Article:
The government has set in motion a plan for a major overhaul of the law that's supposed to sustainably manage New Zealand's natural and physical resources.
Environment Minister David Parker said the 30-year-old Resource Management Act (RMA) needed to be changed to reduce complexity and costs.
"While not the sole cause of the housing crisis, planning rules are partly to blame," he said.
"Environmental outcomes have been disappointing. Freshwater quality has been going backwards."
The RMA has long been a point of contention for property developers who say while there's demand for new housing, the planning rules put major barriers in their way, in the form of time delays which also create extra costs.
Numerous amendments to the RMA over the years have added to the law's complexity, Mr Parker said.
"It's close to twice its original length, making the RMA more and more unwieldy to interpret, and hampering its effective implementation."
There had also been too little spatial planning in and around growing urban areas, he said.
"We need to create a system that better enables economic growth within environmental limits and which aligns the economy with the environment. Further ad hoc patch-ups and workarounds are not the answer."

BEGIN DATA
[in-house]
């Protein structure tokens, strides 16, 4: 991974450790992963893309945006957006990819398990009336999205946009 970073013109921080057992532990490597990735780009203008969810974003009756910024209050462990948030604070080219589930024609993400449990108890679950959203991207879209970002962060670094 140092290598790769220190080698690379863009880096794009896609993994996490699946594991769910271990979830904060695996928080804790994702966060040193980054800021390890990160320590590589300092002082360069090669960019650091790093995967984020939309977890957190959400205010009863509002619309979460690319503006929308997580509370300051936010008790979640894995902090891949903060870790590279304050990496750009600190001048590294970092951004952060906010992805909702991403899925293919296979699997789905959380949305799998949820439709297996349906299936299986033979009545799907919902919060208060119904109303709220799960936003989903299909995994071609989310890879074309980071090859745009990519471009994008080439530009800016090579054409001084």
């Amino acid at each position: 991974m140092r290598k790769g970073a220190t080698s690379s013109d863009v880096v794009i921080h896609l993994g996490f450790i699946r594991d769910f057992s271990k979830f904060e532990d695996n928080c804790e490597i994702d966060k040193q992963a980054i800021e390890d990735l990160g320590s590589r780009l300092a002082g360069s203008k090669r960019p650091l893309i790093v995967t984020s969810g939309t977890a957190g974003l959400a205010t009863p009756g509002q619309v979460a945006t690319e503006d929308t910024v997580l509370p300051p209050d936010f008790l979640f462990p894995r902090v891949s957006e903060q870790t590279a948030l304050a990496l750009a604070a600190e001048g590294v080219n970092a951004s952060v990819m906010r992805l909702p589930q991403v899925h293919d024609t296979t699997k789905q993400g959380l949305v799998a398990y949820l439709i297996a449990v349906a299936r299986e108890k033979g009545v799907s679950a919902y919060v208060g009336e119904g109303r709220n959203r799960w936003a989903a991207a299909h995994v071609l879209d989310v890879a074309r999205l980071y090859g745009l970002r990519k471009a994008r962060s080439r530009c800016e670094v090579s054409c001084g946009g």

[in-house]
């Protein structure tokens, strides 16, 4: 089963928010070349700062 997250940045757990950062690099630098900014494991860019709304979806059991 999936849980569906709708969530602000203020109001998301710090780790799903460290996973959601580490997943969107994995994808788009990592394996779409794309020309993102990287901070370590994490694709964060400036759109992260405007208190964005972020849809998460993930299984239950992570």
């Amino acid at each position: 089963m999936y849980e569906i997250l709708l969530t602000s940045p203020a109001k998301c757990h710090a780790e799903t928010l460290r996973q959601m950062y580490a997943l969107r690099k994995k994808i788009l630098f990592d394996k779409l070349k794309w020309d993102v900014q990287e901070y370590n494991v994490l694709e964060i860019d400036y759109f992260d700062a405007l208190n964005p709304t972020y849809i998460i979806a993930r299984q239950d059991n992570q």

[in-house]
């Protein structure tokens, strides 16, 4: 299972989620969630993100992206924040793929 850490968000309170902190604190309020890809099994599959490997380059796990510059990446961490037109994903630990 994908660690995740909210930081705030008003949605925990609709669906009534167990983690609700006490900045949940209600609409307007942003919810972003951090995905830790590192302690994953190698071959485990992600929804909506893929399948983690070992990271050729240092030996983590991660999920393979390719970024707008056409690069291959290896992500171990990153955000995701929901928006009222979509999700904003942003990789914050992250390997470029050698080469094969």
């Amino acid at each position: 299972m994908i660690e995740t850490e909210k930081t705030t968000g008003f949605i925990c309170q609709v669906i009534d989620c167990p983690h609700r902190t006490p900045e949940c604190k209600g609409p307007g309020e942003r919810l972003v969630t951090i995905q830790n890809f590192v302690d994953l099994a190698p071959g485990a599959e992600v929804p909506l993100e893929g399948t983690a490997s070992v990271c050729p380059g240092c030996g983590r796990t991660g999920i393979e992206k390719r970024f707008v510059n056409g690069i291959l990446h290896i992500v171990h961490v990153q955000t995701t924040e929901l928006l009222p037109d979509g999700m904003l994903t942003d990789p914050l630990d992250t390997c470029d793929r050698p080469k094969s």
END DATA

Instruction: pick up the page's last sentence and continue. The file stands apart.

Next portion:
A review panel will be established to look at all aspects of the law, headed by retired Appeal Court Judge Tony Randerson.
Its main focus will be to improve environmental protections while cutting the red tape for urban development.
One of the substantial issues it will consider is whether there should be separate statutory provision for land use planning and the environmental protection of air, water, soil and biodiversity.
The panel is expected to present its recommendations by mid next year, as well as draft legislative provisions.
The minister also said the government was already drafting initial legislation in the meantime to "address problems that are relatively straightforward to correct, or where there is a clear need to act in advance of decisions on a more comprehensive review".
That will "largely reverse widely criticised changes" made to the RMA by an amendment bill passed in 2017.
The National Party said the government needed to give property owners their rights back and stop people manipulating the RMA to their advantage.
"The government's independent review of the RMA needs to usher in meaningful changes that will break down barriers to getting things built in this country," National's housing spokesperson Judith Collins said.
"The fact the government has worked out it can't get its own KiwiBuild developments going without changing the rules shows just how bad it is for everyone else."
One problem was businesses being able to "stymie" nearby developments using the RMA, she said.
"Another is developers trying to stop someone else's housing development from going ahead because they want to get their houses sold first, to get maximum value."
National was open to working with the coalition government, Ms Collins said, if it could come up with "sensible solutions".